Jackson Clinic cardiologist Dr. John Baker will perform a new robotic procedure used to improve safety and precision of coronary endovascular procedures.
The procedure Baker will perform Thursday at Jackson-Madison County General Hospital, a robotic endovascular intervention with placement of a stent, will be the first in the state of Tennessee.
“When you’re doing coronary endovascular work, you want to be very precise and very delicate because you’re manipulating devices within a coronary artery,” Baker said. “This robotic device enables us to make very fine, precise movements.”
Jackson General is the 11th center in the country to install the second generation Cordinus vascular robotics GRX device. The device cost $600,000, with Friends of Heart donating a portion of the money.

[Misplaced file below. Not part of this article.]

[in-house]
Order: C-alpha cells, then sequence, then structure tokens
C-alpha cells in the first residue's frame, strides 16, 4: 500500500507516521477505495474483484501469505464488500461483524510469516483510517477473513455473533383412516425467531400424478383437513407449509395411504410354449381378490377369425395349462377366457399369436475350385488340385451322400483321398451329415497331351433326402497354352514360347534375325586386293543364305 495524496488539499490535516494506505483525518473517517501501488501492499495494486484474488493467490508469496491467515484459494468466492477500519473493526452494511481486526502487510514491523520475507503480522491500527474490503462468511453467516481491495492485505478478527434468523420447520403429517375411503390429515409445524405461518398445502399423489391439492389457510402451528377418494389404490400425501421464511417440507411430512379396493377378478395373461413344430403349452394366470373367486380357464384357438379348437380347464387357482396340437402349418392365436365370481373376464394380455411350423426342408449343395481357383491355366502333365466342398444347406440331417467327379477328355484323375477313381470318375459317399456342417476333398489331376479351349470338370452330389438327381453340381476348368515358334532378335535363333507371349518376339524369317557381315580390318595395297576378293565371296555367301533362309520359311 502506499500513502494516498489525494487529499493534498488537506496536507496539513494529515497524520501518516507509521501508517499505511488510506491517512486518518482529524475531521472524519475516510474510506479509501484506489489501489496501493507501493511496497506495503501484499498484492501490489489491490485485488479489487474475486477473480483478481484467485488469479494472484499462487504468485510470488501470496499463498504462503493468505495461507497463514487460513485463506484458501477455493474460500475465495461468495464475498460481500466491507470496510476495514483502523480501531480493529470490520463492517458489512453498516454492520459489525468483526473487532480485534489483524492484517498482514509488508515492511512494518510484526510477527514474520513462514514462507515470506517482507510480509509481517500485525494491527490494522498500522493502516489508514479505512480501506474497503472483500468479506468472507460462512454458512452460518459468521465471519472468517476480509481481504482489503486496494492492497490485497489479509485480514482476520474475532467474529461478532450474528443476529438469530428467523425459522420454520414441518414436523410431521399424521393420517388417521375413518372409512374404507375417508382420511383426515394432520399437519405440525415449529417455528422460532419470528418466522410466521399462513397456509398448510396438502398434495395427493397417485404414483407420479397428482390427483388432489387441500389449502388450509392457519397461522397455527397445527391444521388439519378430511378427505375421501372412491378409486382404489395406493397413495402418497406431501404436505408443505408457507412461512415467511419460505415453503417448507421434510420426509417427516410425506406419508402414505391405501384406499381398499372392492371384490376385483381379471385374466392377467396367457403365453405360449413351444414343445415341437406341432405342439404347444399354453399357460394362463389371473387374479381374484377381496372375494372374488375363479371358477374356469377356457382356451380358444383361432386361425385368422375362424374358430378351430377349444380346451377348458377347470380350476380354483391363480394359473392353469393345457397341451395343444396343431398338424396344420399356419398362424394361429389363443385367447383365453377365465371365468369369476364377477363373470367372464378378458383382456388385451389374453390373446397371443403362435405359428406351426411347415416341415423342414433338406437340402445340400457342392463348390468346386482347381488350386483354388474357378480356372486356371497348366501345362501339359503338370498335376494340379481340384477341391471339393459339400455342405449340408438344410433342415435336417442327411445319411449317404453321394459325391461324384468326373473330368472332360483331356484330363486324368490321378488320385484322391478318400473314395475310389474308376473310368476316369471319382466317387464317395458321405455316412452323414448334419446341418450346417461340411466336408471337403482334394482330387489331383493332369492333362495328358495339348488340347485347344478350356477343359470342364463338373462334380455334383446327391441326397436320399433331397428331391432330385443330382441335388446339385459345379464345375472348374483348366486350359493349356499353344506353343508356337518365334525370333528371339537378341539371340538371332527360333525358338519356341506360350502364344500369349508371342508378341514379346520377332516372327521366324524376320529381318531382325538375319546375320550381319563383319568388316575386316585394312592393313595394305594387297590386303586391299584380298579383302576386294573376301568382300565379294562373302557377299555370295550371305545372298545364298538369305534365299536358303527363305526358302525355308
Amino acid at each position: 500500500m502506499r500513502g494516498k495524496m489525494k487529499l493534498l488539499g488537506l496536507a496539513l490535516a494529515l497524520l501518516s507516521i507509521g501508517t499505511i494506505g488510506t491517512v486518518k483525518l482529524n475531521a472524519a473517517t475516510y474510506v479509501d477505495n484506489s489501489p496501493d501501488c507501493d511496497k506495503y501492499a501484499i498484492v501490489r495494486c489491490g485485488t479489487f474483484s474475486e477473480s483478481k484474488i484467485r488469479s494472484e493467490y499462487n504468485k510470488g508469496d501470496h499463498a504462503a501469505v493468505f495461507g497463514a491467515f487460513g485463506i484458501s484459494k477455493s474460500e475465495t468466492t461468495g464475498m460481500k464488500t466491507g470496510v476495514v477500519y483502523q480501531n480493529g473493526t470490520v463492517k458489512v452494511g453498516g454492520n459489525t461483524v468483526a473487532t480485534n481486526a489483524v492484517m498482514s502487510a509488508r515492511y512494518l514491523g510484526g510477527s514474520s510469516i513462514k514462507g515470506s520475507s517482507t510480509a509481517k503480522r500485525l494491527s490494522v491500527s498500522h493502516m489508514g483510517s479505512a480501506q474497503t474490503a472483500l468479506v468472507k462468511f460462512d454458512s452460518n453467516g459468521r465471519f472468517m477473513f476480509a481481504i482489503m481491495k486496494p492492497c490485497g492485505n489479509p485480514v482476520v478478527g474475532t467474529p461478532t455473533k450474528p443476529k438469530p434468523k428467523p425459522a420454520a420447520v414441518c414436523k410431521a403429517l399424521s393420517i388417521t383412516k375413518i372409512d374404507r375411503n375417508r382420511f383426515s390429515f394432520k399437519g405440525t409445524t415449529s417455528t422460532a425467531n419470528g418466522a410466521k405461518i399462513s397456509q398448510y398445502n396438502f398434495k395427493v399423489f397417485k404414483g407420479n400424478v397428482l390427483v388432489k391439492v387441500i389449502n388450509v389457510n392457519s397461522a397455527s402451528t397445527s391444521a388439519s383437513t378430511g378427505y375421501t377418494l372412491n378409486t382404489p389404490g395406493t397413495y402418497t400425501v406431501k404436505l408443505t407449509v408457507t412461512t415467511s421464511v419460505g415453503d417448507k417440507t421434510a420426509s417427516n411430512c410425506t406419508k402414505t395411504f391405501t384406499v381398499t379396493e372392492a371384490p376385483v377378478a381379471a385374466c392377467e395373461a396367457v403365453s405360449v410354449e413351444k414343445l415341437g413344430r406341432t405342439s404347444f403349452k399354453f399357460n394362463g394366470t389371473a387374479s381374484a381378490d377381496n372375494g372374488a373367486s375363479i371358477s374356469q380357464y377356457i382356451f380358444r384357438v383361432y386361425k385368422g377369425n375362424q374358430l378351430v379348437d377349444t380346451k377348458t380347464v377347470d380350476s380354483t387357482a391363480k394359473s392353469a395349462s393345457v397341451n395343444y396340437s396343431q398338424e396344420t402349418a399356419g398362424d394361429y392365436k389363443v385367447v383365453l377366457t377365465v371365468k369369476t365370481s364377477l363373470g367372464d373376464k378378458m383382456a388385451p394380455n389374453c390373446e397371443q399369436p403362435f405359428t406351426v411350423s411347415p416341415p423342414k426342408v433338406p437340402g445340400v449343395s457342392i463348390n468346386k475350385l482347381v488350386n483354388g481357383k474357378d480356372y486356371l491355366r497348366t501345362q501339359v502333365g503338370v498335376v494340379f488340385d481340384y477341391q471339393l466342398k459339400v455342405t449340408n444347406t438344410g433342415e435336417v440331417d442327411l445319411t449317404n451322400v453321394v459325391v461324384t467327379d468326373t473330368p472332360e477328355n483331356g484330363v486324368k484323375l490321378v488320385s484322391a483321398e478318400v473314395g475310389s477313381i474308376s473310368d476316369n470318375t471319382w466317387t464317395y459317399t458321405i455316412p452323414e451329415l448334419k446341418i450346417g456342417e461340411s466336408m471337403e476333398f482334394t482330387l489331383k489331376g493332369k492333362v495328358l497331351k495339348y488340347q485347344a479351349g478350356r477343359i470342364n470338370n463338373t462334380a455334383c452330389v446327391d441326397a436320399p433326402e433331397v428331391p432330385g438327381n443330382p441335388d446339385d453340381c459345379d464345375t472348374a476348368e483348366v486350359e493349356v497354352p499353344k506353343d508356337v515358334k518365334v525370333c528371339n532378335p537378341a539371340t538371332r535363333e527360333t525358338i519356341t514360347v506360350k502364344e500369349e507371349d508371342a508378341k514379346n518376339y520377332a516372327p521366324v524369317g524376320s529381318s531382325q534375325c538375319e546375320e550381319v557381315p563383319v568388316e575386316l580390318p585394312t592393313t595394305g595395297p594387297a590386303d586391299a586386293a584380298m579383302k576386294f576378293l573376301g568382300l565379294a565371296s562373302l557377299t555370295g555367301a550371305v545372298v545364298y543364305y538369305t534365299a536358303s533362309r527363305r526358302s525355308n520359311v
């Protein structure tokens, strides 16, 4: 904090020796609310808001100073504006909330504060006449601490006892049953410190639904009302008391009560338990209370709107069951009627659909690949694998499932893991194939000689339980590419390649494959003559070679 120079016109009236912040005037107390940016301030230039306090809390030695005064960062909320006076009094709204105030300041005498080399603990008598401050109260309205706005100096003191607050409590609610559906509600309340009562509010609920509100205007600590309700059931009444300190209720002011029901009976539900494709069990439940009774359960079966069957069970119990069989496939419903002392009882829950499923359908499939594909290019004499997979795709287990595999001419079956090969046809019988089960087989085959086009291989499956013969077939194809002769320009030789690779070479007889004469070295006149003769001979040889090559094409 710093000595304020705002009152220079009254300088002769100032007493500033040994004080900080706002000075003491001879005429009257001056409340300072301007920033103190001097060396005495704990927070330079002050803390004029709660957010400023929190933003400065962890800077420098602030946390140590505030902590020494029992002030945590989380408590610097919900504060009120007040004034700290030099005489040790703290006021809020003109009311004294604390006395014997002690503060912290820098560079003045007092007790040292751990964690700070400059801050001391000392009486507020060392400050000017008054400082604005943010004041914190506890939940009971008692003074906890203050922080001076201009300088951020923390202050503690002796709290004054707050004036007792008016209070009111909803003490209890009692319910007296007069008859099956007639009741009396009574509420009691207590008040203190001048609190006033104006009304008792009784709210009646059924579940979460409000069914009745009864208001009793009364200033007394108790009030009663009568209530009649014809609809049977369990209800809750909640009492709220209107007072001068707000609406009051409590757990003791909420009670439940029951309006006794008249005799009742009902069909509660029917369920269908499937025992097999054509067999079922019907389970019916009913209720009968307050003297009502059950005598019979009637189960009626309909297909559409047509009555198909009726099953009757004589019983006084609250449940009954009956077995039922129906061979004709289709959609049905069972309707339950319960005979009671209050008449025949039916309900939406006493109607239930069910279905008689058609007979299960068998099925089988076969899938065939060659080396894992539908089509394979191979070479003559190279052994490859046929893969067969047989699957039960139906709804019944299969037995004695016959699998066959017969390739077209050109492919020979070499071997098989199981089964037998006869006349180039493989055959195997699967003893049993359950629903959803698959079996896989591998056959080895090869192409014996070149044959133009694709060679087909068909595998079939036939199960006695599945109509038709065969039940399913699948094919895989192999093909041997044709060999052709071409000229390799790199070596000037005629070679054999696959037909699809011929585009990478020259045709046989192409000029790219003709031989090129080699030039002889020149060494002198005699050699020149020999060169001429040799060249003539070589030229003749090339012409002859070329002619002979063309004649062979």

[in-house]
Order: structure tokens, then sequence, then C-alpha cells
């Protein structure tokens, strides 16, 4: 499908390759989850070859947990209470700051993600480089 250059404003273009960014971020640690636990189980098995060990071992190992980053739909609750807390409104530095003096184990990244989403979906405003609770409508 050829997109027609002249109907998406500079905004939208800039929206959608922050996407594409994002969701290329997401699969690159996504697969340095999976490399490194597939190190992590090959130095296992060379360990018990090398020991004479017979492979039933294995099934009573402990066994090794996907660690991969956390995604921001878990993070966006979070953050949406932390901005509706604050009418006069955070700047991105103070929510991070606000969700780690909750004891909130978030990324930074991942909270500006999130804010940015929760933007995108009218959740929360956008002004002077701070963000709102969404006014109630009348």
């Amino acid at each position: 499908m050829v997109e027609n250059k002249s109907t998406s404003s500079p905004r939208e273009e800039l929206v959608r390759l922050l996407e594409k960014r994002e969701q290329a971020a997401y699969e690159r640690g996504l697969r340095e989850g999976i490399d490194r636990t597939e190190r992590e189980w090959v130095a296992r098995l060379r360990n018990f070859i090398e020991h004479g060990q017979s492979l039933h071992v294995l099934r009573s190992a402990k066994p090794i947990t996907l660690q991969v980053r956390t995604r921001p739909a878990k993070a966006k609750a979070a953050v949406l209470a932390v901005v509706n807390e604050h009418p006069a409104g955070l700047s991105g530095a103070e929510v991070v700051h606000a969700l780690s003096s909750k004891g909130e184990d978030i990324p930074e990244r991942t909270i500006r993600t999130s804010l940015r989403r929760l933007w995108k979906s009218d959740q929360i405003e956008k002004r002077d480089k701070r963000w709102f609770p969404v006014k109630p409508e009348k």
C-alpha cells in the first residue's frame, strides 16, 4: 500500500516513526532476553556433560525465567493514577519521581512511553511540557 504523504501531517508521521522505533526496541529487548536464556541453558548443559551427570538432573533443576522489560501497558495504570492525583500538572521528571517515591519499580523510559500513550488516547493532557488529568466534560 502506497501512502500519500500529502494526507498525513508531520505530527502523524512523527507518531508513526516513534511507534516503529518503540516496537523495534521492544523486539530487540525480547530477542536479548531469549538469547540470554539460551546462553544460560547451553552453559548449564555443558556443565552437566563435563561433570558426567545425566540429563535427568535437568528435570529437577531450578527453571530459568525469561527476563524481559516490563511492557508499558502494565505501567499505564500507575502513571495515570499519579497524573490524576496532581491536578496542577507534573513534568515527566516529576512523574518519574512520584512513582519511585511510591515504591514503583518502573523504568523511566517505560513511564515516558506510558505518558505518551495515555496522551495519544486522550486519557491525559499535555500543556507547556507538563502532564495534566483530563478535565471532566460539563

“The robot system also will warn me if I’m encountering resistance to any of these movements, which can avert some complications for the procedure,” Baker said.
Baker compared the introduction of the robotic procedure to the introduction of stents in 1995 as another leap forward in technology.
Baker said operators could provide treatment in Jackson to take care of patients in Martin, Lexington, Selmer and other rural communities.
“Not only can I sit here in this console while the patient is on the table, I could be in the next room doing this,” he said. “Eventually, I could be at a remote site doing this.”
Another benefit Baker mentioned is that because surgeons would not have to wear a heavy apron when performing this procedure (due to less radiation) it could extend their careers by a few years.
“It not only improves the treatment of the patient, but it helps the staff and physicians — the reduction in radiation exposure to the physician is significant,” Baker said.
Baker said he expects more surgeons to shift to this procedure over time, and there are plans for the first trans-ocean robotic procedure this fall.